By Samuel Sanya and Racael Nabisubi
Factory gate prices have fallen to negative 0.4% for the year ending August 2012 due to lower prices of metal products and chemicals to support the disinflation trend in Uganda’s economy.
The Producer Price Index fell from 7.9% for the year ending July 2012 despite increases in the prices of processed food, drinks, tobacco, bricks and cement.
“This was attributed to a general fall in steel prices in the world market following a demand crunch and competition with imported products,” said Imelda Atai Musana, the business and industry statistics director at the Uganda Bureau of Statistics (UBOS).
She told reporters at the Statistics house that a global fall in demand and production in larger economies such as Europe and China has seen an influx of lower priced imports, leading to a lower general price level at factories in Uganda.
“Goods produced for the local market were relatively cheaper in August 2012, compared to goods produced for export….local manufacturers cannot compete with cheap imports,” she explained.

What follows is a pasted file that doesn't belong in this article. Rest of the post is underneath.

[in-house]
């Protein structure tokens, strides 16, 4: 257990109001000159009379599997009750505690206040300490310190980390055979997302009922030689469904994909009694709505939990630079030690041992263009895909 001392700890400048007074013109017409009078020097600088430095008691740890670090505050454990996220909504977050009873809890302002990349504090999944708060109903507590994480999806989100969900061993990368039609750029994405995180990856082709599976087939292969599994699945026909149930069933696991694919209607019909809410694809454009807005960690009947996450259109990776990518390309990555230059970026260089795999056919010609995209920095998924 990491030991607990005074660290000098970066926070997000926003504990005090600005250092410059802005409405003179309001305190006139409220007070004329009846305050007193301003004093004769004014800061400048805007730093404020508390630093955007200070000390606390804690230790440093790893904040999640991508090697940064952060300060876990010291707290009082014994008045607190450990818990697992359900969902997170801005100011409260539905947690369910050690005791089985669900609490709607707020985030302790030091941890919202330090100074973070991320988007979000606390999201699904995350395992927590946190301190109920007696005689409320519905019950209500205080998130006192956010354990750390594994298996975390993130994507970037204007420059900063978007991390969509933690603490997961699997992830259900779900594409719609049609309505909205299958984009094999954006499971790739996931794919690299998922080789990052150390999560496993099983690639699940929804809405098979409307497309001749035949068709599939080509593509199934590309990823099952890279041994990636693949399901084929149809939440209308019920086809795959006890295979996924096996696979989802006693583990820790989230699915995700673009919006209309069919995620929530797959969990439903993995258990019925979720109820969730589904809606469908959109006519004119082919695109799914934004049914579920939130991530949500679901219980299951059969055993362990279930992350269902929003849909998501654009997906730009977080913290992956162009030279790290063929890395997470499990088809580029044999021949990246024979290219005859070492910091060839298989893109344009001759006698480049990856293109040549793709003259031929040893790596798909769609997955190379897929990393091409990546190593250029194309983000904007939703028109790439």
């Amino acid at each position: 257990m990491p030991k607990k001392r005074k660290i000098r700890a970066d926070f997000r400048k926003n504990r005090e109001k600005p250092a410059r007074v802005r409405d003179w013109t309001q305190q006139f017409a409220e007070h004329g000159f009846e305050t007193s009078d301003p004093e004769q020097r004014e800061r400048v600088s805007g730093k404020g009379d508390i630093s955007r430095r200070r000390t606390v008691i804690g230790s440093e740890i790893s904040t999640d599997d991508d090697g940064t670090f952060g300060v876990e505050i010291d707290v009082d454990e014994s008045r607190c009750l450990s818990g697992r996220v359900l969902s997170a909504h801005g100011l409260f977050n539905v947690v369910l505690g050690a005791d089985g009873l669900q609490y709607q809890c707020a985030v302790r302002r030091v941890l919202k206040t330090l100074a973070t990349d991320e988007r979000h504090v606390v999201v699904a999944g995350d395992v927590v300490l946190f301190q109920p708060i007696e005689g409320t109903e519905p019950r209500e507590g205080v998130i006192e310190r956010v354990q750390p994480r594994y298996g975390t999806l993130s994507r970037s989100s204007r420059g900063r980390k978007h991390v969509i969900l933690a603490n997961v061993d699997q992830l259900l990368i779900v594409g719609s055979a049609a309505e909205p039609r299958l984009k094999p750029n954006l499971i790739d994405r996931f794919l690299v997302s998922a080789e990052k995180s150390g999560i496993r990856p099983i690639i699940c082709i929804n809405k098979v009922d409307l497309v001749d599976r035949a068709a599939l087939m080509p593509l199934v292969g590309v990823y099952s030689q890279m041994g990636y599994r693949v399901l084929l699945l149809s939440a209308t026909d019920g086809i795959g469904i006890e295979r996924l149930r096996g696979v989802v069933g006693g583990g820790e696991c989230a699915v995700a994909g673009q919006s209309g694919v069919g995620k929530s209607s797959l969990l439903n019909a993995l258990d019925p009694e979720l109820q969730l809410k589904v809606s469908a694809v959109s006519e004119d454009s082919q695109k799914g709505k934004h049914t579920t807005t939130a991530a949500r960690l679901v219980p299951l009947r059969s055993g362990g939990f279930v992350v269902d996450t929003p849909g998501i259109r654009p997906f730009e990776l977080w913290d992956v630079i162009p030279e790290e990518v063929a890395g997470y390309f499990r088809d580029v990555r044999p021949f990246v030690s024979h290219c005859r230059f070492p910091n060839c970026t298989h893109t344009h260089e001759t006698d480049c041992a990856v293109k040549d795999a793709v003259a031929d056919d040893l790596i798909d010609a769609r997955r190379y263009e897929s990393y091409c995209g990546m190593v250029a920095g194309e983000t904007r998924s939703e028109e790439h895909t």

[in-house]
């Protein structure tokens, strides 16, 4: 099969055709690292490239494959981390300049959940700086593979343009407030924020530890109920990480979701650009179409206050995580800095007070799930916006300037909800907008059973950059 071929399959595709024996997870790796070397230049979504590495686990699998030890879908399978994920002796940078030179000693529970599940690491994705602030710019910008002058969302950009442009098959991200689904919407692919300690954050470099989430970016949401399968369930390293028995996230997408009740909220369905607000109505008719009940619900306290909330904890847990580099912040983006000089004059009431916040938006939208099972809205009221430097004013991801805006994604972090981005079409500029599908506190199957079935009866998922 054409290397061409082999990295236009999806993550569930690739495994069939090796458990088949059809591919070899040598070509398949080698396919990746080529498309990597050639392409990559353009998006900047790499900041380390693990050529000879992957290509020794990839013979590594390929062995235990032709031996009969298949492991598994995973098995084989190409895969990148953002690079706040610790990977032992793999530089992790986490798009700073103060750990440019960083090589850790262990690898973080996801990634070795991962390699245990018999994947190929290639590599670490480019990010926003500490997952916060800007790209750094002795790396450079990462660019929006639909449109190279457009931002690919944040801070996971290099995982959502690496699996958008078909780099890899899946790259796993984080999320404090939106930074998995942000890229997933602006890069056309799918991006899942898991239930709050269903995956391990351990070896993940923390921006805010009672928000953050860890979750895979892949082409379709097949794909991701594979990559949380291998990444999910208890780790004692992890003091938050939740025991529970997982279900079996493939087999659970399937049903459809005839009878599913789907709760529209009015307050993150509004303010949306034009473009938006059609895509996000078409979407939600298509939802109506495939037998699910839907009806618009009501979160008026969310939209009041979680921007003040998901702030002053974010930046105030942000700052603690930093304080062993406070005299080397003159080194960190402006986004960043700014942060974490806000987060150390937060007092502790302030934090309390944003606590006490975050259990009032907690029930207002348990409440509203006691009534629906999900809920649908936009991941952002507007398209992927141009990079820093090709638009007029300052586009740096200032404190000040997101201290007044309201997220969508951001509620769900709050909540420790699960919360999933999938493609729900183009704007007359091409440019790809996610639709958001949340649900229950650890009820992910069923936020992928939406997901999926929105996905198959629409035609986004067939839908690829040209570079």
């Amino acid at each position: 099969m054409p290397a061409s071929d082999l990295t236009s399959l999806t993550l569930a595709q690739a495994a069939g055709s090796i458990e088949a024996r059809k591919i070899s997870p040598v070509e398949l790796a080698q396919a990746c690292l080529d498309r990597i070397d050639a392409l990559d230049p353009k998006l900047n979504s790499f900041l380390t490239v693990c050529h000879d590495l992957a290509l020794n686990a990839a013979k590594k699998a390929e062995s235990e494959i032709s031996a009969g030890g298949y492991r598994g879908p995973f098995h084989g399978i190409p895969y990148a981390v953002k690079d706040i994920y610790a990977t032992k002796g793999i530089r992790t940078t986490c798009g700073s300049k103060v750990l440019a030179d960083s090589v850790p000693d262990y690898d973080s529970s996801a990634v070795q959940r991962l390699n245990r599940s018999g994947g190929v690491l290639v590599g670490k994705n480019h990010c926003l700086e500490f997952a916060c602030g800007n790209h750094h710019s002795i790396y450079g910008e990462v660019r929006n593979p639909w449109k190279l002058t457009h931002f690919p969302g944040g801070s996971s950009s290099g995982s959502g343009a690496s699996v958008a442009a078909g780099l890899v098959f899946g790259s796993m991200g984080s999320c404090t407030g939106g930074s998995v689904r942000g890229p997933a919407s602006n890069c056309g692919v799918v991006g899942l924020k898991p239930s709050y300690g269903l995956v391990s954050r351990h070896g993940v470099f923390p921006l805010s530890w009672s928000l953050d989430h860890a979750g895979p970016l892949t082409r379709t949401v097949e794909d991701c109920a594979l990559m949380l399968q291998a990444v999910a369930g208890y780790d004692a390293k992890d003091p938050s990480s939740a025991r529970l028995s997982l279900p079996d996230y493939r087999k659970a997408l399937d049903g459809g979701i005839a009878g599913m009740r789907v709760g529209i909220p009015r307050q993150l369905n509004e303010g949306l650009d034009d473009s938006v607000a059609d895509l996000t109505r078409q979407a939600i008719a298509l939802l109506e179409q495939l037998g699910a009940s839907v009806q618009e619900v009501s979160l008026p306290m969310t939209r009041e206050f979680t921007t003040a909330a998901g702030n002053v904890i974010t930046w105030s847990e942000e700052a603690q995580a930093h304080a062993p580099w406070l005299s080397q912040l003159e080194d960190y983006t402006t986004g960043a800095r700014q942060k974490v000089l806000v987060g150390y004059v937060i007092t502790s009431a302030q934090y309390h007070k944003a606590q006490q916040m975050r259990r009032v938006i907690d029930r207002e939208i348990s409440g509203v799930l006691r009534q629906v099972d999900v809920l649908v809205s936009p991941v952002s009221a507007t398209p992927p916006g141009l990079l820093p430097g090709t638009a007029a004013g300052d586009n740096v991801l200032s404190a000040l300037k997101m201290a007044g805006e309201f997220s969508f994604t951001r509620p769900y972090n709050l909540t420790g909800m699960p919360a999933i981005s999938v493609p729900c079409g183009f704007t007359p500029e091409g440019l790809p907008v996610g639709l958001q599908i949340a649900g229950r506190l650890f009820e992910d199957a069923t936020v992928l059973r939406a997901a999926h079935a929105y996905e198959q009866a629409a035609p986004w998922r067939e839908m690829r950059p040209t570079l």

Prices of metal products fell 1%, drinks and tobacco by 0.9% on the local market and 3.2% on the export market on an annual basis. Prices for processed coffee rose by 10.3% driving up the average prices of processed food to 2.3% for the year ending August 2012.
Peter Opio, a UBOS principal statistician, noted that construction sub-sector prices fell to 0.2% in the year ending August 2012 due to a decrease in wage rates and material input prices, especially for electrical wires and cables and steel bars and diesel.
“The prices of inputs for residential buildings and non-residential buildings decreased by 0.4% and 0.7% respectively in August due, to the decline in prices of timber, cement and electrical wires. This means that we are somehow getting better than the year 2011,” he said.
Opio noted that the use of export quota restrictions on Ugandan cement exports to South Sudan and the growing instability in Congo has affected production and supply.
Reports indicate that cement production fell to 146,000 metric tonnes in August this year, down from 157,000 metric tonnes in July 2012 and 158,000 metric tonnes in August 2011.
Samuel Echuko, a UBOS staffer, indicated that Uganda’s exports are likely to be affected by skirmishes in Congo and austerity measures imposed by the South Sudan government.
“South Sudan imposed austerity measures due to a shortage of dollars (in the period following a conflict with the north). Congo is having conflict, all this will affect our exports,” he said.